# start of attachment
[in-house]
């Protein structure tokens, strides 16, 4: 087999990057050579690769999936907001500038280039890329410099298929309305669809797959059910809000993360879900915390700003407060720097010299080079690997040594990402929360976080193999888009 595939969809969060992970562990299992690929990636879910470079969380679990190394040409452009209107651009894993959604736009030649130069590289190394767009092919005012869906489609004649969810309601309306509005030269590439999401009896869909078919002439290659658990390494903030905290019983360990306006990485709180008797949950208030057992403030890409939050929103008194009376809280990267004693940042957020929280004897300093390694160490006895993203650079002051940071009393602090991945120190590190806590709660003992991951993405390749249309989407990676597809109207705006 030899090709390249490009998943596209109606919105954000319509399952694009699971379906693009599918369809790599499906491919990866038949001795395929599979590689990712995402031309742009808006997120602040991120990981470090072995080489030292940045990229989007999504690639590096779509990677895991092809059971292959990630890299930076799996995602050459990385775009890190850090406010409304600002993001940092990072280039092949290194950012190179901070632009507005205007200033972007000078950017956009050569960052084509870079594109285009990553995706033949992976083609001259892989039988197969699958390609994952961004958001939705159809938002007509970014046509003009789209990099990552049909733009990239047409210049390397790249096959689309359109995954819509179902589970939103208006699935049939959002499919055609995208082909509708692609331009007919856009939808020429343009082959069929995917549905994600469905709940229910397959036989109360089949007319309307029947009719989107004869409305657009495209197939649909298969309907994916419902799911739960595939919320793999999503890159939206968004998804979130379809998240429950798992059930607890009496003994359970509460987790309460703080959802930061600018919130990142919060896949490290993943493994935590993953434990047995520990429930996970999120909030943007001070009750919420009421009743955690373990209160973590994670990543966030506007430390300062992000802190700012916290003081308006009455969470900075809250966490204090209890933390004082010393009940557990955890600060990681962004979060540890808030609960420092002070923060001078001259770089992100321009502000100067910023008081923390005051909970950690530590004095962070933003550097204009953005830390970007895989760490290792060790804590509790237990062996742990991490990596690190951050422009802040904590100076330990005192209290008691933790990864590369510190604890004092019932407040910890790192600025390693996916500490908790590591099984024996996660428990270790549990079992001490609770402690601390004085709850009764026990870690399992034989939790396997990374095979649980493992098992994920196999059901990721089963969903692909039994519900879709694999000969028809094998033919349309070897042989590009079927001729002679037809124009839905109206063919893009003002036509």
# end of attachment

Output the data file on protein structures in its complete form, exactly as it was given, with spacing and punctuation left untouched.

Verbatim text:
[in-house]
């Protein structure tokens, strides 16, 4: 087999990057050579690769999936907001500038280039890329410099298929309305669809797959059910809000993360879900915390700003407060720097010299080079690997040594990402929360976080193999888009 595939969809969060992970562990299992690929990636879910470079969380679990190394040409452009209107651009894993959604736009030649130069590289190394767009092919005012869906489609004649969810309601309306509005030269590439999401009896869909078919002439290659658990390494903030905290019983360990306006990485709180008797949950208030057992403030890409939050929103008194009376809280990267004693940042957020929280004897300093390694160490006895993203650079002051940071009393602090991945120190590190806590709660003992991951993405390749249309989407990676597809109207705006 030899090709390249490009998943596209109606919105954000319509399952694009699971379906693009599918369809790599499906491919990866038949001795395929599979590689990712995402031309742009808006997120602040991120990981470090072995080489030292940045990229989007999504690639590096779509990677895991092809059971292959990630890299930076799996995602050459990385775009890190850090406010409304600002993001940092990072280039092949290194950012190179901070632009507005205007200033972007000078950017956009050569960052084509870079594109285009990553995706033949992976083609001259892989039988197969699958390609994952961004958001939705159809938002007509970014046509003009789209990099990552049909733009990239047409210049390397790249096959689309359109995954819509179902589970939103208006699935049939959002499919055609995208082909509708692609331009007919856009939808020429343009082959069929995917549905994600469905709940229910397959036989109360089949007319309307029947009719989107004869409305657009495209197939649909298969309907994916419902799911739960595939919320793999999503890159939206968004998804979130379809998240429950798992059930607890009496003994359970509460987790309460703080959802930061600018919130990142919060896949490290993943493994935590993953434990047995520990429930996970999120909030943007001070009750919420009421009743955690373990209160973590994670990543966030506007430390300062992000802190700012916290003081308006009455969470900075809250966490204090209890933390004082010393009940557990955890600060990681962004979060540890808030609960420092002070923060001078001259770089992100321009502000100067910023008081923390005051909970950690530590004095962070933003550097204009953005830390970007895989760490290792060790804590509790237990062996742990991490990596690190951050422009802040904590100076330990005192209290008691933790990864590369510190604890004092019932407040910890790192600025390693996916500490908790590591099984024996996660428990270790549990079992001490609770402690601390004085709850009764026990870690399992034989939790396997990374095979649980493992098992994920196999059901990721089963969903692909039994519900879709694999000969028809094998033919349309070897042989590009079927001729002679037809124009839905109206063919893009003002036509």